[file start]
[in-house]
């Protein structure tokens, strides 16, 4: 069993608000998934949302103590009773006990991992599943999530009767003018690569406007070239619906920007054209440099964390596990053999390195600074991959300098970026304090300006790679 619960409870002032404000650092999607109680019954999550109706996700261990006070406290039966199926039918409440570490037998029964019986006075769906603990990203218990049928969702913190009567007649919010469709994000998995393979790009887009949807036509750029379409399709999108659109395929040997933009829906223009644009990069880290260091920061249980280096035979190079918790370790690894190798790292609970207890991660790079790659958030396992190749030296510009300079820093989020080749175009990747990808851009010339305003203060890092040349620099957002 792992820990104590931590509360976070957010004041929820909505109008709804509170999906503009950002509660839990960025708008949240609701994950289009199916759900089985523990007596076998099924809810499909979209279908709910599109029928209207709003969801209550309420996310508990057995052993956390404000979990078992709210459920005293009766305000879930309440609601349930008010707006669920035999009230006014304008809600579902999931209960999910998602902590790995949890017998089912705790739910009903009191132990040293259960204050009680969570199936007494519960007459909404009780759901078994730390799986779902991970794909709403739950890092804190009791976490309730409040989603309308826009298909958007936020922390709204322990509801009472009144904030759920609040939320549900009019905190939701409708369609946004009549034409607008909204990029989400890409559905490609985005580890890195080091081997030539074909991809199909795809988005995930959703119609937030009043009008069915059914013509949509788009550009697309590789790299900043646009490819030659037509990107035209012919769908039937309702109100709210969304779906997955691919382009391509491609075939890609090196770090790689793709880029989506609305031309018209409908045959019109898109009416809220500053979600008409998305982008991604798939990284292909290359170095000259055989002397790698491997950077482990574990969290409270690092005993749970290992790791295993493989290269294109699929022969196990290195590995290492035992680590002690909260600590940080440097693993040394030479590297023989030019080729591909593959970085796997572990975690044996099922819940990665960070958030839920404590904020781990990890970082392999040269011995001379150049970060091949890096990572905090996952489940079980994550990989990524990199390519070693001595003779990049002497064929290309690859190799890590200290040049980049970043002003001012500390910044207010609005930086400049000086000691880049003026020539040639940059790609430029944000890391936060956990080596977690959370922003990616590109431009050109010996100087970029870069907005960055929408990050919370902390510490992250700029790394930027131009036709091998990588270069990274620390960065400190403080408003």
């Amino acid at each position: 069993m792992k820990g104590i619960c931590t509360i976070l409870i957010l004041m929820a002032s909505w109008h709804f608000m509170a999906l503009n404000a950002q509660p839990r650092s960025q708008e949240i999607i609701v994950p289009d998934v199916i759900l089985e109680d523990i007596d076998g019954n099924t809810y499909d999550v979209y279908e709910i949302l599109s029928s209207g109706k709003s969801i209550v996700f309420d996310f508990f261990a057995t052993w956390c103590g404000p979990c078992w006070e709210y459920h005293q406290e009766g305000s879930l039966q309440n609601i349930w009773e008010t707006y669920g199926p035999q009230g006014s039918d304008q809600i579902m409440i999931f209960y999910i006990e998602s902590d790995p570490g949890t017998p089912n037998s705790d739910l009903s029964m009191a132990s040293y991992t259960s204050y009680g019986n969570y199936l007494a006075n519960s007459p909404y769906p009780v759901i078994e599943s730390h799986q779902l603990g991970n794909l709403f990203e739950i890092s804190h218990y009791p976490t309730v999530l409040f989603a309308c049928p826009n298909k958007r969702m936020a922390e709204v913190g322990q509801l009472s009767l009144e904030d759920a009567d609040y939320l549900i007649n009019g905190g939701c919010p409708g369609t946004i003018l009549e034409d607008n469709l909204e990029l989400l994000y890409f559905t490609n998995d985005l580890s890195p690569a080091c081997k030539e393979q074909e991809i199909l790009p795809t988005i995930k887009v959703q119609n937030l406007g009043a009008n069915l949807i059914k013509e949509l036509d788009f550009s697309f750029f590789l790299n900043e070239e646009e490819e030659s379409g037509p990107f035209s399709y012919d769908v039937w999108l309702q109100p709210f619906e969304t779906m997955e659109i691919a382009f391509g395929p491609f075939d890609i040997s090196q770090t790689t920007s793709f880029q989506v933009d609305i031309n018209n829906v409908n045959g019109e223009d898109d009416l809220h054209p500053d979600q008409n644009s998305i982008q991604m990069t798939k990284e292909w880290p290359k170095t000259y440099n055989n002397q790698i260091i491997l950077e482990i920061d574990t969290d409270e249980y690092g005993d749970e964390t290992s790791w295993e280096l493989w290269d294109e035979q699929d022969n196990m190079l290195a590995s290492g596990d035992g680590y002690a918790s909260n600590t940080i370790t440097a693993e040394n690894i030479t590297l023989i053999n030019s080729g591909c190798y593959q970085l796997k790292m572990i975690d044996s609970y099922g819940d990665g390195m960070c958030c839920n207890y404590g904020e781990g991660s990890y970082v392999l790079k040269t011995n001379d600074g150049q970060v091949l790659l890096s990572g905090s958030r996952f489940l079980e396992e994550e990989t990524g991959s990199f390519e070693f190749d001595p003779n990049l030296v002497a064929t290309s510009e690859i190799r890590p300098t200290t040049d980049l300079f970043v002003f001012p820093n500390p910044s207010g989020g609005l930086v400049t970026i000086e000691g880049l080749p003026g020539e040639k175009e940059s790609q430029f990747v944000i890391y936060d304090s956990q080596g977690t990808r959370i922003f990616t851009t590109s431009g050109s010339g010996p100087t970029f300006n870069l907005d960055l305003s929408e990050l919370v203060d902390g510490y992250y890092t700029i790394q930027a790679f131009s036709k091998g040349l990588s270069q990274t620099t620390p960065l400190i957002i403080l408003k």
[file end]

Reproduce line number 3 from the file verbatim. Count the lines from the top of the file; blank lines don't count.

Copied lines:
């Amino acid at each position: 069993m792992k820990g104590i619960c931590t509360i976070l409870i957010l004041m929820a002032s909505w109008h709804f608000m509170a999906l503009n404000a950002q509660p839990r650092s960025q708008e949240i999607i609701v994950p289009d998934v199916i759900l089985e109680d523990i007596d076998g019954n099924t809810y499909d999550v979209y279908e709910i949302l599109s029928s209207g109706k709003s969801i209550v996700f309420d996310f508990f261990a057995t052993w956390c103590g404000p979990c078992w006070e709210y459920h005293q406290e009766g305000s879930l039966q309440n609601i349930w009773e008010t707006y669920g199926p035999q009230g006014s039918d304008q809600i579902m409440i999931f209960y999910i006990e998602s902590d790995p570490g949890t017998p089912n037998s705790d739910l009903s029964m009191a132990s040293y991992t259960s204050y009680g019986n969570y199936l007494a006075n519960s007459p909404y769906p009780v759901i078994e599943s730390h799986q779902l603990g991970n794909l709403f990203e739950i890092s804190h218990y009791p976490t309730v999530l409040f989603a309308c049928p826009n298909k958007r969702m936020a922390e709204v913190g322990q509801l009472s009767l009144e904030d759920a009567d609040y939320l549900i007649n009019g905190g939701c919010p409708g369609t946004i003018l009549e034409d607008n469709l909204e990029l989400l994000y890409f559905t490609n998995d985005l580890s890195p690569a080091c081997k030539e393979q074909e991809i199909l790009p795809t988005i995930k887009v959703q119609n937030l406007g009043a009008n069915l949807i059914k013509e949509l036509d788009f550009s697309f750029f590789l790299n900043e070239e646009e490819e030659s379409g037509p990107f035209s399709y012919d769908v039937w999108l309702q109100p709210f619906e969304t779906m997955e659109i691919a382009f391509g395929p491609f075939d890609i040997s090196q770090t790689t920007s793709f880029q989506v933009d609305i031309n018209n829906v409908n045959g019109e223009d898109d009416l809220h054209p500053d979600q008409n644009s998305i982008q991604m990069t798939k990284e292909w880290p290359k170095t000259y440099n055989n002397q790698i260091i491997l950077e482990i920061d574990t969290d409270e249980y690092g005993d749970e964390t290992s790791w295993e280096l493989w290269d294109e035979q699929d022969n196990m190079l290195a590995s290492g596990d035992g680590y002690a918790s909260n600590t940080i370790t440097a693993e040394n690894i030479t590297l023989i053999n030019s080729g591909c190798y593959q970085l796997k790292m572990i975690d044996s609970y099922g819940d990665g390195m960070c958030c839920n207890y404590g904020e781990g991660s990890y970082v392999l790079k040269t011995n001379d600074g150049q970060v091949l790659l890096s990572g905090s958030r996952f489940l079980e396992e994550e990989t990524g991959s990199f390519e070693f190749d001595p003779n990049l030296v002497a064929t290309s510009e690859i190799r890590p300098t200290t040049d980049l300079f970043v002003f001012p820093n500390p910044s207010g989020g609005l930086v400049t970026i000086e000691g880049l080749p003026g020539e040639k175009e940059s790609q430029f990747v944000i890391y936060d304090s956990q080596g977690t990808r959370i922003f990616t851009t590109s431009g050109s010339g010996p100087t970029f300006n870069l907005d960055l305003s929408e990050l919370v203060d902390g510490y992250y890092t700029i790394q930027a790679f131009s036709k091998g040349l990588s270069q990274t620099t620390p960065l400190i957002i403080l408003k």